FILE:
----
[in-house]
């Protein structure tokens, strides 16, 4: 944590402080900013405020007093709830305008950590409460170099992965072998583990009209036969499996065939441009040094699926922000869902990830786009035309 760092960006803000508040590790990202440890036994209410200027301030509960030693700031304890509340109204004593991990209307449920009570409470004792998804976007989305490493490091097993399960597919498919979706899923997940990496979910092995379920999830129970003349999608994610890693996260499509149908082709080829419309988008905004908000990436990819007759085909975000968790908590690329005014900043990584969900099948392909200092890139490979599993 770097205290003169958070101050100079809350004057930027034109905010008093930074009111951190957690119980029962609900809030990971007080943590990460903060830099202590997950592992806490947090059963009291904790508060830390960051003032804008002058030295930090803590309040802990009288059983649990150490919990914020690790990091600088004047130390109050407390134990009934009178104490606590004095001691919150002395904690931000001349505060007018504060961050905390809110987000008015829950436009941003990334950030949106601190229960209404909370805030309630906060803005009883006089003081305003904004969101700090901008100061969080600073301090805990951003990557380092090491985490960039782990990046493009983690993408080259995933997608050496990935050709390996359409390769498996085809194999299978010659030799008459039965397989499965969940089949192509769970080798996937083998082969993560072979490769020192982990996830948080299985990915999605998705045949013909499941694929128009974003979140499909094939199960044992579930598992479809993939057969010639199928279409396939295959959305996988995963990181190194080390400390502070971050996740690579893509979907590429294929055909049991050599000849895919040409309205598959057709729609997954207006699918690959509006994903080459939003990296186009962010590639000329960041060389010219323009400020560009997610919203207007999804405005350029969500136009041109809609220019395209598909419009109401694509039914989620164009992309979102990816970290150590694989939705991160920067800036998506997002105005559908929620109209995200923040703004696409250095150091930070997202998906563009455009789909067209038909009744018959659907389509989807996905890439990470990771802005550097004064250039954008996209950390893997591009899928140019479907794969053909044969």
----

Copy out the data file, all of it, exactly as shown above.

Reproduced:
[in-house]
């Protein structure tokens, strides 16, 4: 944590402080900013405020007093709830305008950590409460170099992965072998583990009209036969499996065939441009040094699926922000869902990830786009035309 760092960006803000508040590790990202440890036994209410200027301030509960030693700031304890509340109204004593991990209307449920009570409470004792998804976007989305490493490091097993399960597919498919979706899923997940990496979910092995379920999830129970003349999608994610890693996260499509149908082709080829419309988008905004908000990436990819007759085909975000968790908590690329005014900043990584969900099948392909200092890139490979599993 770097205290003169958070101050100079809350004057930027034109905010008093930074009111951190957690119980029962609900809030990971007080943590990460903060830099202590997950592992806490947090059963009291904790508060830390960051003032804008002058030295930090803590309040802990009288059983649990150490919990914020690790990091600088004047130390109050407390134990009934009178104490606590004095001691919150002395904690931000001349505060007018504060961050905390809110987000008015829950436009941003990334950030949106601190229960209404909370805030309630906060803005009883006089003081305003904004969101700090901008100061969080600073301090805990951003990557380092090491985490960039782990990046493009983690993408080259995933997608050496990935050709390996359409390769498996085809194999299978010659030799008459039965397989499965969940089949192509769970080798996937083998082969993560072979490769020192982990996830948080299985990915999605998705045949013909499941694929128009974003979140499909094939199960044992579930598992479809993939057969010639199928279409396939295959959305996988995963990181190194080390400390502070971050996740690579893509979907590429294929055909049991050599000849895919040409309205598959057709729609997954207006699918690959509006994903080459939003990296186009962010590639000329960041060389010219323009400020560009997610919203207007999804405005350029969500136009041109809609220019395209598909419009109401694509039914989620164009992309979102990816970290150590694989939705991160920067800036998506997002105005559908929620109209995200923040703004696409250095150091930070997202998906563009455009789909067209038909009744018959659907389509989807996905890439990470990771802005550097004064250039954008996209950390893997591009899928140019479907794969053909044969």